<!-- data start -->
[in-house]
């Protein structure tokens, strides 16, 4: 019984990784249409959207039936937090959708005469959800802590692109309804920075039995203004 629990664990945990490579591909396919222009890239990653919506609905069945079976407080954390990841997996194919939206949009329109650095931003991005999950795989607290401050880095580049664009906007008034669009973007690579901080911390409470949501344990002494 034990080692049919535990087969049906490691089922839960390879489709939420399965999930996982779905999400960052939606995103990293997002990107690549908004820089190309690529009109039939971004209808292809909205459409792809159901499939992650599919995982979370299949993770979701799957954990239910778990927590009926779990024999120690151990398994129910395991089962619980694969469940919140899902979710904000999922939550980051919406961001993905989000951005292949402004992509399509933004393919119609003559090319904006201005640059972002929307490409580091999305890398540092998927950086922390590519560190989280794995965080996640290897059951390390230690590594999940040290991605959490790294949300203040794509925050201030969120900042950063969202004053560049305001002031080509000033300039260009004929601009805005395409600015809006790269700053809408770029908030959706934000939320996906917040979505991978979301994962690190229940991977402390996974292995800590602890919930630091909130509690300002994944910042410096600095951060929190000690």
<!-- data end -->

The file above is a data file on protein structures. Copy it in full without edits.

[in-house]
């Protein structure tokens, strides 16, 4: 019984990784249409959207039936937090959708005469959800802590692109309804920075039995203004 629990664990945990490579591909396919222009890239990653919506609905069945079976407080954390990841997996194919939206949009329109650095931003991005999950795989607290401050880095580049664009906007008034669009973007690579901080911390409470949501344990002494 034990080692049919535990087969049906490691089922839960390879489709939420399965999930996982779905999400960052939606995103990293997002990107690549908004820089190309690529009109039939971004209808292809909205459409792809159901499939992650599919995982979370299949993770979701799957954990239910778990927590009926779990024999120690151990398994129910395991089962619980694969469940919140899902979710904000999922939550980051919406961001993905989000951005292949402004992509399509933004393919119609003559090319904006201005640059972002929307490409580091999305890398540092998927950086922390590519560190989280794995965080996640290897059951390390230690590594999940040290991605959490790294949300203040794509925050201030969120900042950063969202004053560049305001002031080509000033300039260009004929601009805005395409600015809006790269700053809408770029908030959706934000939320996906917040979505991978979301994962690190229940991977402390996974292995800590602890919930630091909130509690300002994944910042410096600095951060929190000690």